Ever since the development of the ENIGMA (the first digital computer), computers have inspired our imagination. In this period came the World War II code breaking machine designed by Alan Turing, and Von Neuman’s ENIAC which can be called dinosaurs compared to present day PCs. In the earlier days, computers were so huge that it took an entire building, or at least a floor to occupy one. Computers of that era were very slow by today’s standards. In the non-ending struggle to increase computing speed, it was found out that speed of electricity might become a limiting factor in the speed of computation, and so it was a need to lessen the distance that electricity had to travel in order to increase the computing speed. This idea still holds true in modern computing.
By the 1970s, computers grew fast enough to process an average user’s applications. But, they continued to occupy considerable amount of space as they were made of solid blocks of iron. The input was done by means of punch cards, and later came the keyboard, which revolutionalized the market. In 1971 came the 4004, a computer that was finally small in size. The programmability of these systems were quite less. Still, computers had to be plugged directly in to AC outlets, and input and output done by punch cards. These computers were not built keeping users in mind. In fact, the user had to adjust himself with the computer.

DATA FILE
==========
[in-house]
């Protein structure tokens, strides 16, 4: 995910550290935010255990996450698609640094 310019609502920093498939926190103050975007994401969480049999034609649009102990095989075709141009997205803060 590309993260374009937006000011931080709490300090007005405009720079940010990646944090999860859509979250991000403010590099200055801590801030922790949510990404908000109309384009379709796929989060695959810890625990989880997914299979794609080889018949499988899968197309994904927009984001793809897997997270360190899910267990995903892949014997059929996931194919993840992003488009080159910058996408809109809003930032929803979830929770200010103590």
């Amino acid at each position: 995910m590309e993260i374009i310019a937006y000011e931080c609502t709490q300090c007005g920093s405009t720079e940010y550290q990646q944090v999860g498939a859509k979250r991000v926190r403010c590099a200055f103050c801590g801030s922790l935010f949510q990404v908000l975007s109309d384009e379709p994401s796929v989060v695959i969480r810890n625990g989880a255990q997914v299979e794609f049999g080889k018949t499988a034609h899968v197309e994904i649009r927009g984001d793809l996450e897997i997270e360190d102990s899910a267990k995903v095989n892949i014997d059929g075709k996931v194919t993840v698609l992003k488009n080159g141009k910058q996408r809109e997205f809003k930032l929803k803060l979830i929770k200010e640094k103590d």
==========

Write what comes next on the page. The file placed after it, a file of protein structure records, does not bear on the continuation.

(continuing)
This was the time when wearable computer (wearcomp) was born. In the 1970s, wearcomp challenged the other PCs with its capability to run on batteries. Wearcomps were a new vision of how computing should be done. Wearable computing showed that man and machine were no more separate concepts, but rather a symbiosis. The wearcomps could become a true extension of one’s mind and body.
1.1.Definition of “Wearable Computer”
Wearable computing facilitates a new form of...